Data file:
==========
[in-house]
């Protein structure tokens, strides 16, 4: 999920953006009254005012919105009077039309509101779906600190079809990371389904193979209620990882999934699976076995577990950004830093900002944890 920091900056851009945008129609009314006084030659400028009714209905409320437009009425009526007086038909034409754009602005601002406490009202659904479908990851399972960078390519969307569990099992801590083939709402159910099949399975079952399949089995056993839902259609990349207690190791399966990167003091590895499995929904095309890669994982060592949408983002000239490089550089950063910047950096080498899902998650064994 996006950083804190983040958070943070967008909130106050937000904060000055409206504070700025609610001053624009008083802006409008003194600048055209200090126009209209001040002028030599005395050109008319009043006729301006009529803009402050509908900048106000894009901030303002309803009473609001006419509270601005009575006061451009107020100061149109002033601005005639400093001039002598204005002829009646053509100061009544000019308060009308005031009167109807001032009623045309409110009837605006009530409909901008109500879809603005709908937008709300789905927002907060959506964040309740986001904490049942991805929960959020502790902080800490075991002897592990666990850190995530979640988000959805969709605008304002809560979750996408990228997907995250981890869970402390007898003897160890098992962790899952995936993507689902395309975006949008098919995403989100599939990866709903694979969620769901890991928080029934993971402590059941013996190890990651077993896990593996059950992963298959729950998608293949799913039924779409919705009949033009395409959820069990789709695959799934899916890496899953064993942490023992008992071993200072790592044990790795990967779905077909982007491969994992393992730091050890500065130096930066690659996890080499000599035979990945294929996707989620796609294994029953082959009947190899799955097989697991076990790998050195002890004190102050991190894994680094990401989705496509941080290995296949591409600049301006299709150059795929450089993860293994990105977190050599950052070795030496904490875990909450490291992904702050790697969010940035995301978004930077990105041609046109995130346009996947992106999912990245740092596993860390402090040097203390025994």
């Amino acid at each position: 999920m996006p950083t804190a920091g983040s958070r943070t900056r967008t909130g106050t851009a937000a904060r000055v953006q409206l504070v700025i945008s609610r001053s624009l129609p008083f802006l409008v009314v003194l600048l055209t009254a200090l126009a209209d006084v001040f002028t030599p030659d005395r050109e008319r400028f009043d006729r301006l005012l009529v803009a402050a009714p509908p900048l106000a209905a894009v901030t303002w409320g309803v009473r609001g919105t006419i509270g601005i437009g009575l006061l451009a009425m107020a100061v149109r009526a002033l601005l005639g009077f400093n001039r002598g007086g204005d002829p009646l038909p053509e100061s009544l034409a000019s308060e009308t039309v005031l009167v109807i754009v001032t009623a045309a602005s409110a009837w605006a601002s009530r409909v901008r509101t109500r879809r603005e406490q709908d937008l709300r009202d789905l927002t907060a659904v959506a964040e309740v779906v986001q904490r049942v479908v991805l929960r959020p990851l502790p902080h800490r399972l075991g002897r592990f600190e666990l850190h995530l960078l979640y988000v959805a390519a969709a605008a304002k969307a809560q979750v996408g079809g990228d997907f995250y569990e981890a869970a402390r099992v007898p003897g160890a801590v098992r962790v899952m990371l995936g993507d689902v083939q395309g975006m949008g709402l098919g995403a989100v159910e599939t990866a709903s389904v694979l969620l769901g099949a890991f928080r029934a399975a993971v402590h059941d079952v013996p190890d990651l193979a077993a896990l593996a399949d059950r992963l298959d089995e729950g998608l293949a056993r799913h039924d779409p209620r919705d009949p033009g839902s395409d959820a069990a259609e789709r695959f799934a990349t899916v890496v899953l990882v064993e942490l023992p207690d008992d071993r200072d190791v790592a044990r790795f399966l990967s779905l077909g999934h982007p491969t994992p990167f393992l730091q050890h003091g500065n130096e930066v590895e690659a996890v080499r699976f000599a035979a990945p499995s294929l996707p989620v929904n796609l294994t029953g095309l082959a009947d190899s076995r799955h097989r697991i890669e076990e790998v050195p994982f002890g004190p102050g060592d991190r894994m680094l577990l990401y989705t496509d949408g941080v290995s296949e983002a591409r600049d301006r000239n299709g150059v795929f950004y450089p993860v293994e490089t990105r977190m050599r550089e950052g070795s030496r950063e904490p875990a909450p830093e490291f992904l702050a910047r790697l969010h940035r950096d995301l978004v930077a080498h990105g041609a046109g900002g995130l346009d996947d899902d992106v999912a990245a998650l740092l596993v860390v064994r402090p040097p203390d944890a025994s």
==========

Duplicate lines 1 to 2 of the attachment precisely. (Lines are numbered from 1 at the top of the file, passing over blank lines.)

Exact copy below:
[in-house]
């Protein structure tokens, strides 16, 4: 999920953006009254005012919105009077039309509101779906600190079809990371389904193979209620990882999934699976076995577990950004830093900002944890 920091900056851009945008129609009314006084030659400028009714209905409320437009009425009526007086038909034409754009602005601002406490009202659904479908990851399972960078390519969307569990099992801590083939709402159910099949399975079952399949089995056993839902259609990349207690190791399966990167003091590895499995929904095309890669994982060592949408983002000239490089550089950063910047950096080498899902998650064994 996006950083804190983040958070943070967008909130106050937000904060000055409206504070700025609610001053624009008083802006409008003194600048055209200090126009209209001040002028030599005395050109008319009043006729301006009529803009402050509908900048106000894009901030303002309803009473609001006419509270601005009575006061451009107020100061149109002033601005005639400093001039002598204005002829009646053509100061009544000019308060009308005031009167109807001032009623045309409110009837605006009530409909901008109500879809603005709908937008709300789905927002907060959506964040309740986001904490049942991805929960959020502790902080800490075991002897592990666990850190995530979640988000959805969709605008304002809560979750996408990228997907995250981890869970402390007898003897160890098992962790899952995936993507689902395309975006949008098919995403989100599939990866709903694979969620769901890991928080029934993971402590059941013996190890990651077993896990593996059950992963298959729950998608293949799913039924779409919705009949033009395409959820069990789709695959799934899916890496899953064993942490023992008992071993200072790592044990790795990967779905077909982007491969994992393992730091050890500065130096930066690659996890080499000599035979990945294929996707989620796609294994029953082959009947190899799955097989697991076990790998050195002890004190102050991190894994680094990401989705496509941080290995296949591409600049301006299709150059795929450089993860293994990105977190050599950052070795030496904490875990909450490291992904702050790697969010940035995301978004930077990105041609046109995130346009996947992106999912990245740092596993860390402090040097203390025994």